A team of researchers from the American Museum of Natural History, the Chinese Academy of Sciences, and the University of California, Santa Barbara, have concluded that the brain evolution of anthropoid primates — a diverse family of both modern and extinct monkeys, humans, and their nearest relatives — was much more complex earlier on in history than previously realized.
By studying a 20-million-year-old Chilean primate skull (the only skull and known specimen of the Chilecebus carrascoensis) the researchers saw that the brain enlarged repeatedly and independently throughout anthropoid history.
These findings are published in Science Advances.
“Human beings have exceptionally enlarged brains, but we know very little about how far back this key trait started to develop,” said lead author Xijun Ni, a research associate at the Museum and a researcher at the Chinese Academy of Sciences. “This is in part because of the scarcity of well-preserved fossil skulls of much more ancient relatives.”
“Through more than three decades of partnership and close collaboration with the National Museum of Chile, we have recovered many remarkable new fossils from unexpected places in the rugged volcanic terrain of the Andes,” said John Flynn, the Museum’s Frick Curator of Fossil Mammals. “Chilecebus is one of those rare and truly spectacular fossils, revealing new insights and surprising conclusions every time new analytical methods are applied to studying it.”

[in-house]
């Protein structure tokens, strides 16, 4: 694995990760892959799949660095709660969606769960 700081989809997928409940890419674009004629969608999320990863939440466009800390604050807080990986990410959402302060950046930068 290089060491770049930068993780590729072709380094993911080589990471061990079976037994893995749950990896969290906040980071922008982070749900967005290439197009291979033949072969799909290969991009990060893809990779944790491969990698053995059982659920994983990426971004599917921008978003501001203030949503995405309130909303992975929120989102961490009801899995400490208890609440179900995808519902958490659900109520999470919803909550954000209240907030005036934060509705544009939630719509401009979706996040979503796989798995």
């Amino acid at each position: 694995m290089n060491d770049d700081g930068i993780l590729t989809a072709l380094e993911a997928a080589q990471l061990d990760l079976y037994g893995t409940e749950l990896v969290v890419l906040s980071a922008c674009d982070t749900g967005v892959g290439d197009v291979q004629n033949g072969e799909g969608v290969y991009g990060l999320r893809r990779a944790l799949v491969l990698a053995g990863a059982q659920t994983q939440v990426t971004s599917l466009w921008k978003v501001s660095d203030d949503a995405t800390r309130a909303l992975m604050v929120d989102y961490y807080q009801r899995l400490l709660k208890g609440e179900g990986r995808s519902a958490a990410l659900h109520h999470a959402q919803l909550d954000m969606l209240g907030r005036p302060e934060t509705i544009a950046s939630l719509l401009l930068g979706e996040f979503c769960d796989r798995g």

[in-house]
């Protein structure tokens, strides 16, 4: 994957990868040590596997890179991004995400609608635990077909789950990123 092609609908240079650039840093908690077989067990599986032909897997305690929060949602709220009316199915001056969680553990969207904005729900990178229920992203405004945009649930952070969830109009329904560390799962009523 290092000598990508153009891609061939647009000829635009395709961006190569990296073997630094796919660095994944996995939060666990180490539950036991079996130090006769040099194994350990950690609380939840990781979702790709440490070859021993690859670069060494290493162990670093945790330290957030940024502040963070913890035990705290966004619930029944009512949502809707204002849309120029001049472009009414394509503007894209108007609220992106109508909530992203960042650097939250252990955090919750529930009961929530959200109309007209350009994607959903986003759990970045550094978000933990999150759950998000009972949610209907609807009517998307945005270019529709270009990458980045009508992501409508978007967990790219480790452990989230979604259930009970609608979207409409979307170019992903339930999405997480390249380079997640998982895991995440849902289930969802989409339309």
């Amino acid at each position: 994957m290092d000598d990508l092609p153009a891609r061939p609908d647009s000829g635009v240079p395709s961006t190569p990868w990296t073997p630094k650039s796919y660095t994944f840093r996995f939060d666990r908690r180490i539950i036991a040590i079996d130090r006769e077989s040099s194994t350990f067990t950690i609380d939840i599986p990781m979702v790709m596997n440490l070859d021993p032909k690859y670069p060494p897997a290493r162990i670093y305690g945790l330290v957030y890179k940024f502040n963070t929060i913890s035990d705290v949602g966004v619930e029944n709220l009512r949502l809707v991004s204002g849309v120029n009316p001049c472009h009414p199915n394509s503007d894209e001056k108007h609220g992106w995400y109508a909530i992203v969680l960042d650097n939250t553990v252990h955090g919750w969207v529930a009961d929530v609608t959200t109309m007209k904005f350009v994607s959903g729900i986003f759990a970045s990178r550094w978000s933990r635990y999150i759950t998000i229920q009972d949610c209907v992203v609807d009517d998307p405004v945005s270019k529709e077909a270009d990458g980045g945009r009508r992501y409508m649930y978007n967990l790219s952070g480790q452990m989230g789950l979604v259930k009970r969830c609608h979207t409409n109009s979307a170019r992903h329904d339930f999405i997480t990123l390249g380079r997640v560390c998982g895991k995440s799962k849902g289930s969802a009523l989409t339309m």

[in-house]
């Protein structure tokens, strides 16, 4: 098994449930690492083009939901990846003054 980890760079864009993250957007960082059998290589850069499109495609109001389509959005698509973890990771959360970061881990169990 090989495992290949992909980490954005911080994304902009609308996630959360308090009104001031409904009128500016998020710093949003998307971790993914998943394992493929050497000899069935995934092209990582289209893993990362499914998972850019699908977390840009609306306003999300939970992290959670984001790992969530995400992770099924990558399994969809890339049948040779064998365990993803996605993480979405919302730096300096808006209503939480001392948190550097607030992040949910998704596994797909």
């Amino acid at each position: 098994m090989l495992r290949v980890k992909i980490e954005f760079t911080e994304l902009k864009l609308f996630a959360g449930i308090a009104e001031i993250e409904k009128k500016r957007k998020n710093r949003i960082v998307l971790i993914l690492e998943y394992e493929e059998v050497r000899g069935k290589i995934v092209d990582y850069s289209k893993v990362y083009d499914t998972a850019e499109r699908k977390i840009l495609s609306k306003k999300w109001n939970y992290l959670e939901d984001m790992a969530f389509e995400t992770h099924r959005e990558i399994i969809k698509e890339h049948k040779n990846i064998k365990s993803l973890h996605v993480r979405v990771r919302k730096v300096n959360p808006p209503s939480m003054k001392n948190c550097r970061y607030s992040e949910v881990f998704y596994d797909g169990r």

Flynn, Ni, and their colleagues had previously studied Chilecebus and gathered a rough outline of the species’ encephalization, or the brain size relative to body size. Most primate species have encephalization quotients (EQs) relative to other mammals, however some primates have higher EQs than others, such as humans and their closest kin.
To look deeper into the EQ history of anthropoids, the researchers used Chilecebus to map out patterns across the anthropoid family tree, which resulted in a phylogenetic encephalization quotient (PEQ). Most modern monkeys have PEQs of 0.86 to 3.39, whereas Chilecebus had a PEQ of 0.79. And humans have a PEQ of 13.46.
Using this framework, the researchers were able to confirm that cerebral enlargement happened repeatedly and independently throughout anthropoid evolution, as did occasional cerebral reduction.
Main Image © AMNH/N. Wong and M. Ellison